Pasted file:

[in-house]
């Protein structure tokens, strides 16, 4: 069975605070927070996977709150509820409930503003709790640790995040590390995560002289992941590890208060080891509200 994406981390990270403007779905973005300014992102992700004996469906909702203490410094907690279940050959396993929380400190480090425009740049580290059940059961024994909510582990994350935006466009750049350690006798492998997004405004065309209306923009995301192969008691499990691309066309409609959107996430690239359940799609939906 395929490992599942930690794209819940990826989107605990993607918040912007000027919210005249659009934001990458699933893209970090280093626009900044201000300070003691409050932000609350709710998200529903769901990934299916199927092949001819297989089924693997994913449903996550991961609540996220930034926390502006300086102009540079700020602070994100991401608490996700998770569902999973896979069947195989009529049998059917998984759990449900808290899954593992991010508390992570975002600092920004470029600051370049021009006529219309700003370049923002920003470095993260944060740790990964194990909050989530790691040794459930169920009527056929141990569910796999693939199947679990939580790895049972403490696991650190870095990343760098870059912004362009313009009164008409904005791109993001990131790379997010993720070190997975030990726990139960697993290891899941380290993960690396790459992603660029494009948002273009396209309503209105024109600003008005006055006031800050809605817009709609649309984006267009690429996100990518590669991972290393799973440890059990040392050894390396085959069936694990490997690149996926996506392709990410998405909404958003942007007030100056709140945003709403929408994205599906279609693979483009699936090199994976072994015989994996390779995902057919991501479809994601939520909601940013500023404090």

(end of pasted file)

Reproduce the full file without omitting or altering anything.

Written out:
[in-house]
């Protein structure tokens, strides 16, 4: 069975605070927070996977709150509820409930503003709790640790995040590390995560002289992941590890208060080891509200 994406981390990270403007779905973005300014992102992700004996469906909702203490410094907690279940050959396993929380400190480090425009740049580290059940059961024994909510582990994350935006466009750049350690006798492998997004405004065309209306923009995301192969008691499990691309066309409609959107996430690239359940799609939906 395929490992599942930690794209819940990826989107605990993607918040912007000027919210005249659009934001990458699933893209970090280093626009900044201000300070003691409050932000609350709710998200529903769901990934299916199927092949001819297989089924693997994913449903996550991961609540996220930034926390502006300086102009540079700020602070994100991401608490996700998770569902999973896979069947195989009529049998059917998984759990449900808290899954593992991010508390992570975002600092920004470029600051370049021009006529219309700003370049923002920003470095993260944060740790990964194990909050989530790691040794459930169920009527056929141990569910796999693939199947679990939580790895049972403490696991650190870095990343760098870059912004362009313009009164008409904005791109993001990131790379997010993720070190997975030990726990139960697993290891899941380290993960690396790459992603660029494009948002273009396209309503209105024109600003008005006055006031800050809605817009709609649309984006267009690429996100990518590669991972290393799973440890059990040392050894390396085959069936694990490997690149996926996506392709990410998405909404958003942007007030100056709140945003709403929408994205599906279609693979483009699936090199994976072994015989994996390779995902057919991501479809994601939520909601940013500023404090």